• Water security

    Dams and irrigation, by increasing evapotranspiration, raise the global human consumption of freshwater to a much higher level than previously thought. This effect increases the loss of freshwater to the atmosphere and thereby reduces the water available for humans, societies and ecosystems on land.

  • Water security

    In the American West, unprecedented droughts have caused extreme water shortages. The current drought in California and across the West is entering its fourth year, with precipitation and water storage reaching record low levels. Droughts are ranked second in the United States in terms of national weather-related economic impacts, with annual losses just shy of $9 billion. With water scarcity likely to increase due to advancing climate change, the economic and environmental impacts of drought are also likely to get worse. Alternative models of watershed protection that balance recreational use and land conservation must no longer be ignored to preserve water supplies against the effects of climate change, experts argue.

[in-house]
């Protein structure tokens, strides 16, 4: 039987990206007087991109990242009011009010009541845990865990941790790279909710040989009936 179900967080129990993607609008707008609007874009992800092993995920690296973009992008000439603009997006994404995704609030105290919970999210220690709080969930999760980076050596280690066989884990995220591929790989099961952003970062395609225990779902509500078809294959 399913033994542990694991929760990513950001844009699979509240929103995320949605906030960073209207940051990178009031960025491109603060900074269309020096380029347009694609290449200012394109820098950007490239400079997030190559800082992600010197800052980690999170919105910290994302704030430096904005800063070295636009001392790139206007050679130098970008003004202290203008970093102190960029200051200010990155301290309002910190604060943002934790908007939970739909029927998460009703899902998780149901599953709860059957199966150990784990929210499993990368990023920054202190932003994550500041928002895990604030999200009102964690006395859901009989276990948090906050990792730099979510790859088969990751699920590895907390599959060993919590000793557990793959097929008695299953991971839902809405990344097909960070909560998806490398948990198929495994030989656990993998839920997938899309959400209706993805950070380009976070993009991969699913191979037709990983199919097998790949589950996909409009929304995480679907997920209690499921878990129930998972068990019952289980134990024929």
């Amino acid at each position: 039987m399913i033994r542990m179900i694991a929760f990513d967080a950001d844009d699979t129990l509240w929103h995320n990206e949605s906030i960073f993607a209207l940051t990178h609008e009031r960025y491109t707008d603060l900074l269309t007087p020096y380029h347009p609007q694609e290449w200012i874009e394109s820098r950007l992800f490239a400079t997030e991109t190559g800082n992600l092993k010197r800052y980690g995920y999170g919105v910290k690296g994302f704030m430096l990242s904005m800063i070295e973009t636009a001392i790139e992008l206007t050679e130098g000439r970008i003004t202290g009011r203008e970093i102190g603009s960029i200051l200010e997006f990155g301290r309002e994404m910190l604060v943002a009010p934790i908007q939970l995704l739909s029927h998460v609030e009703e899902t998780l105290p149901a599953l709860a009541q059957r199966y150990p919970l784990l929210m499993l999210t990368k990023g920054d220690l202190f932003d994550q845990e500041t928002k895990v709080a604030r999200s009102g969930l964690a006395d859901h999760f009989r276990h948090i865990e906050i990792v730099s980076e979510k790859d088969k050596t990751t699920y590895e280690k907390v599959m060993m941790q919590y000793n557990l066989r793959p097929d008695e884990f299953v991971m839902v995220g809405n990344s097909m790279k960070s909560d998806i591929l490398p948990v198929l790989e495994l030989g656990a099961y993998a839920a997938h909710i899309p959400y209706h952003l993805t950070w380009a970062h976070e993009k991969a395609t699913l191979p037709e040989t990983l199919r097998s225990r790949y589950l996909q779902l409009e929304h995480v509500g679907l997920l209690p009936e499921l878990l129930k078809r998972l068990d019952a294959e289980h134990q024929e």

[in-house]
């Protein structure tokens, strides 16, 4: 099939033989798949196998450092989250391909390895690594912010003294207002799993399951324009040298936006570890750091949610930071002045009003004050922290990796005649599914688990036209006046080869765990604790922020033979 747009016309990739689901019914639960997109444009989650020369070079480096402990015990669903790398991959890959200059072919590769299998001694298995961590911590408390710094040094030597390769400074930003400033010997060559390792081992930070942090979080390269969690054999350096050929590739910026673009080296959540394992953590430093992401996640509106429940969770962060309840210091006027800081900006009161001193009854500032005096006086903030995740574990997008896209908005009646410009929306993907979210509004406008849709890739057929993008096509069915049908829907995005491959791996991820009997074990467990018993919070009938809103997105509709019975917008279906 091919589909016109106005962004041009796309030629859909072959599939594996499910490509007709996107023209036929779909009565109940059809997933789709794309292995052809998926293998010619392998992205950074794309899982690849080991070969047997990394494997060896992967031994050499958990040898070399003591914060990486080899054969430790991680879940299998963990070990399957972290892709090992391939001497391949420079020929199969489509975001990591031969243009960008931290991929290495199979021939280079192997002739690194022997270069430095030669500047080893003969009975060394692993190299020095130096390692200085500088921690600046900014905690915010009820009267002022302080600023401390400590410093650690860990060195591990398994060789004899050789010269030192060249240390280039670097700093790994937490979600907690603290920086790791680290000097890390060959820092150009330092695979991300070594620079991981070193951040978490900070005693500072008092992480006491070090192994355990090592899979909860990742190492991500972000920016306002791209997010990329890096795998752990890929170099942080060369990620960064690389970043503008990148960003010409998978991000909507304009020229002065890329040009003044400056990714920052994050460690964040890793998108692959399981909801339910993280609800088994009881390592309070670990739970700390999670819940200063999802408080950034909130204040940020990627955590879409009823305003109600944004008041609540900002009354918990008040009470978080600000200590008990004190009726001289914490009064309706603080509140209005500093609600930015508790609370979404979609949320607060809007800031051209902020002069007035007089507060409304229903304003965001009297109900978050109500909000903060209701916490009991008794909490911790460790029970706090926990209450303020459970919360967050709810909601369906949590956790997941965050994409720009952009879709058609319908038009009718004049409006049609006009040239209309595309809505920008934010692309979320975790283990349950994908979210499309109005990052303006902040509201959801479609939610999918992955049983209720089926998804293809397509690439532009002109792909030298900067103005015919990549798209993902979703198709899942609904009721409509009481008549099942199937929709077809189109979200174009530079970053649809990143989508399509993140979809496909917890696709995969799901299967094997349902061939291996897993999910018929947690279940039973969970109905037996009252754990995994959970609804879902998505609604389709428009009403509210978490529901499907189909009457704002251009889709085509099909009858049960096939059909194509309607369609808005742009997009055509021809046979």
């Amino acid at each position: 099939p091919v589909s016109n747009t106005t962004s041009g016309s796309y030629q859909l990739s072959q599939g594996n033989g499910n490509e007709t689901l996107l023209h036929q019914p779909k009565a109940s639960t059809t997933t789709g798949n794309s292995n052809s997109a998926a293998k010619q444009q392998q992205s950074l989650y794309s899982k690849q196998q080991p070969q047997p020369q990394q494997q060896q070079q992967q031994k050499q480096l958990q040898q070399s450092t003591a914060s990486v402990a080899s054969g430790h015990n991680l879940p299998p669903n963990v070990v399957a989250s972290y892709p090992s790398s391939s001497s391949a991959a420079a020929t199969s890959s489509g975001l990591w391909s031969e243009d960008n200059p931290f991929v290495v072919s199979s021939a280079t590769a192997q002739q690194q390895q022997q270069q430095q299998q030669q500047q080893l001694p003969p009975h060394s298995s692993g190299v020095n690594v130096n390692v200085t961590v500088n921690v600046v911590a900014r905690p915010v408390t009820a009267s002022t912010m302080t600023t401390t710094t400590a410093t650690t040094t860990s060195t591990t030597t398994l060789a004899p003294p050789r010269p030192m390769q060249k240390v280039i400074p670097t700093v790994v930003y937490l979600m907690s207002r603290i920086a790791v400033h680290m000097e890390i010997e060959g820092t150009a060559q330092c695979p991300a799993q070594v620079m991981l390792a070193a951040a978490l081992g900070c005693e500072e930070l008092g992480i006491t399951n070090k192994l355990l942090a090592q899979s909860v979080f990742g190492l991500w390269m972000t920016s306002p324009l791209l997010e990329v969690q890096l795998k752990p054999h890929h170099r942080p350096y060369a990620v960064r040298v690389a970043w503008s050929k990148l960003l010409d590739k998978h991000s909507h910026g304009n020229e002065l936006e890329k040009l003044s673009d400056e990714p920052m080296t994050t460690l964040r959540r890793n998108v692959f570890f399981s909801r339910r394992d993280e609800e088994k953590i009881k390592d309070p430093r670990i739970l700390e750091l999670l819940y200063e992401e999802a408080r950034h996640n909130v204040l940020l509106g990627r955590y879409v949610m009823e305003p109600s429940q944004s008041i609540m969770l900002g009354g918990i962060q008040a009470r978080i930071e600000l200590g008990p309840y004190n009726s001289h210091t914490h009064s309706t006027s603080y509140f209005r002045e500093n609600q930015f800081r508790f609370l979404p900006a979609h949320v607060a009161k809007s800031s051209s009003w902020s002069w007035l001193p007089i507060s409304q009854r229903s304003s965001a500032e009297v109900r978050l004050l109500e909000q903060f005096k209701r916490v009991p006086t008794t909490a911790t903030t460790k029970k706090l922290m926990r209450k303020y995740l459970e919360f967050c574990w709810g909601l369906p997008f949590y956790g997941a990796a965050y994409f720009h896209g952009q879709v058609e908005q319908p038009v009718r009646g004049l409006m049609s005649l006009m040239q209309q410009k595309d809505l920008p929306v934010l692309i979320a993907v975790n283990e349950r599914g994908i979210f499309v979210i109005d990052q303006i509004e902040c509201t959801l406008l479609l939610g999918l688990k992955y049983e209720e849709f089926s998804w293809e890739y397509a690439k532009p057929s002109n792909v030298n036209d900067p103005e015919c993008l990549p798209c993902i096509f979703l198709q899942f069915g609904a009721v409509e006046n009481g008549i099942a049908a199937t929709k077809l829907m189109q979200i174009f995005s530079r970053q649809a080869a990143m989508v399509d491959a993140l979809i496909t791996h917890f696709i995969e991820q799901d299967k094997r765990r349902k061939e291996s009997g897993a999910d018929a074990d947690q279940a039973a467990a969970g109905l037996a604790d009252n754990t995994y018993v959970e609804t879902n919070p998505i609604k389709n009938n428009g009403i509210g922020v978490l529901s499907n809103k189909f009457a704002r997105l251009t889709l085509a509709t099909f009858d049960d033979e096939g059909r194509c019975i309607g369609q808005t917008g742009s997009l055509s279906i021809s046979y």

• Water

    A typical bird’s-eye view of the Midwest offers a patchwork landscape covered mostly by agriculture but mottled with forest, wetland, grassland, buildings, and pavement. This pattern influences the quality and supply of the many natural benefits the landscape provides people, including freshwater. A new opportunity for improving the health and supply of Wisconsin’s lakes, waterways, and groundwater has emerged from a recent study showing that making small tweaks to how large some of those patches in the pattern are could mean big freshwater benefits, especially where making drastic changes to the landscape would be hard, as is the case throughout much of the state.

  • Water desalination

    Engineers have found an energy-efficient material for removing salt from seawater. The material, a nanometer-thick sheet of molybdenum disulfide (MoS2) riddled with tiny holes called nanopores, is specially designed to let high volumes of water through but keep salt and other contaminates out, a process called desalination.

  • Water security

    Gradual melting of winter snow helps feed water to farms, cities, and ecosystems across much of the world, but this resource may soon be critically imperiled. Scientists have identified snow-dependent drainage basins across the northern hemisphere currently serving two billion people that run the risk of declining supplies as a result of global warming. “Water managers in a lot of places may need to prepare for a world where the snow reservoir no longer exists,” one scientist says.